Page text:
With the year coming to an end –and still a couple of months left– 2021 is a record year already.
Even though this month’s numbers aren’t as ‘scary’ as October’s holiday demands, it still left us with interesting insights on how LatAm’s Venture Capital usually behaves.
October’s activity in a nutshell:
- More than 75 funding rounds
- Close to $900M invested
- Fintech remains the most funded industry
- Brazil leads startup activity
- Rise of Angel Investing
Brazil Outstands in Venture Capital Activity
Brazilian demographics and what seems to be a self-sustainable market make its ecosystem diverse and attractive. Brazil is the country with the highest number of investors, 56, during October, just after the United States with 88.
With more than $600M, Brazil is once again the top-funded country in Latin America. This means that almost 70% of the total funding during the past month fell to them.
Mexico, Chile, Argentina, and Colombia complete the list with a combined $263M.
Brazil leads the number of rounds raised once again. Brazil’s focus on early-stage investing has allowed them to raise multiple rounds month by month.
For October, almost 60% of the total funding rounds went to Brazilian startups. They led this list with a total of 44 disclosed rounds.
Brazil’s focus on early-stage ventures may explain this difference.
The Biggest Rounds
Pismo, which gives the infrastructure for financial services solutions raised a $108M Series B, led by Softbank, Accel, and Amazon. With this round, they are the top-funded startup during October.
Buk, a Chilean software for HR management, raised a $50M Series A; this round was led by Softbank and Greenoaks. These two are Buk’s first institutional investors, as the startup has been bootstrapping since its foundation in 2016. Undisclosed Founders from other Latin American unicorns such as Rappi, Ualá, Kavak, Konfio, and Brex also participated in the round.
The list is completed with Hash’s Series C, and Bionexo and Keycash’s Venture Rounds
Top Funded Industries
Unsurprisingly, Fintech remains the industry most investors keep their eye on. Almost 50% of the funding belonged to it. Most of it fell to banking, payment, and general infrastructure services for businesses,
Health Care, Human Resources, and Logistics follow as the top-funded industries. Again, B2B and management solutions remained as the most interesting categories for investors.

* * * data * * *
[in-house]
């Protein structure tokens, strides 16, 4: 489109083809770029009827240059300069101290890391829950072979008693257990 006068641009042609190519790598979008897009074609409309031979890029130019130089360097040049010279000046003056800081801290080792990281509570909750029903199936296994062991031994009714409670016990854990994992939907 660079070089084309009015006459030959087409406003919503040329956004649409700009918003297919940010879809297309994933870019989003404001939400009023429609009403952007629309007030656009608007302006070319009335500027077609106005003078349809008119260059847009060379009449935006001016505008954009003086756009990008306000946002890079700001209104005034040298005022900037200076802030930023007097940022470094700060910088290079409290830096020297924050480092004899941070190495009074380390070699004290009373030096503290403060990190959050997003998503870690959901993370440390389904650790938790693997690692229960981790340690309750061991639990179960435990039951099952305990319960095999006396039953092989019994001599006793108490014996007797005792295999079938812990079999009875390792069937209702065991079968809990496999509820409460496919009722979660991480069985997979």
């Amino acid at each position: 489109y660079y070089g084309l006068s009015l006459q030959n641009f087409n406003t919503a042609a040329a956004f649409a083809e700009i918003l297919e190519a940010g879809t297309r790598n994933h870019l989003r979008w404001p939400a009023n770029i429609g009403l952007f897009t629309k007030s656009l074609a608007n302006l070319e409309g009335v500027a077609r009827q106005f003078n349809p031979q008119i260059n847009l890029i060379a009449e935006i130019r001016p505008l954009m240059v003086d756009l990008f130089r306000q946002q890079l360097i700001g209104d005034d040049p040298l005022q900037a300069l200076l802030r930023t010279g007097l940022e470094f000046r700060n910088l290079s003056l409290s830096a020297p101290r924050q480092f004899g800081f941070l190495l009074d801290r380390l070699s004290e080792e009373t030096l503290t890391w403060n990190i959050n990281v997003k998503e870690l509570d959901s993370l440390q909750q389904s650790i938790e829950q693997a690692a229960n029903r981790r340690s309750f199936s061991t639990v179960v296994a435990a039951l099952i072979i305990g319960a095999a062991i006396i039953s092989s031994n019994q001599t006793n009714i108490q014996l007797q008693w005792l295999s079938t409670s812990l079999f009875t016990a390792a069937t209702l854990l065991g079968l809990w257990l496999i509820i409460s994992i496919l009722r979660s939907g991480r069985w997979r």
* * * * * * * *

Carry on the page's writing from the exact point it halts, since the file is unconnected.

Different from the previous month, Fintech is again the king, and capital seems to be more equally distributed, at least for the industries following it in the chart. The absence of a terrifically huge round made the game slightly fair again.
Startups are Growth
October may have a ‘scary’ fact, as most of the rounds and funding went to early-stage ventures. The number of rounds is not a surprise, but when looking at the amounts, Series C and forward usually make most of the funding.
This time, if we consider Pre-Seed to Series A, $406M or 50% of the total funding went to these business ventures. Isn’t that crazy?
Who Is Investing?
We’ve talked a lot about where the money is going, but do we know where it is coming from? Investors could be cataloged in different ways, there are Venture Capital Funds, Family Offices, Accelerators, Angel Investors, among others.
For this month, 193 investors trusted Latin American entrepreneurs. Out of which, 106 of them were Venture Capital Funds; another 3 of them are Venture Capital branches from companies, called Corporate Venture Capital Funds.
Followed by 16 companies that invested directly as a company.
Another 35 people, including startup founders, and partners decided to join the investor club as individuals, and not along with a fund.
Finally, another 20 of the investors describe themselves as Private Equity, instead of Venture Capital Funds. Both of them invest in the private market, but they may diversify their portfolio into more developed markets, and less risky assets, along with startups.
There is more to come. So stay updated with the latest startup, venture capital, and tech news in Latin America.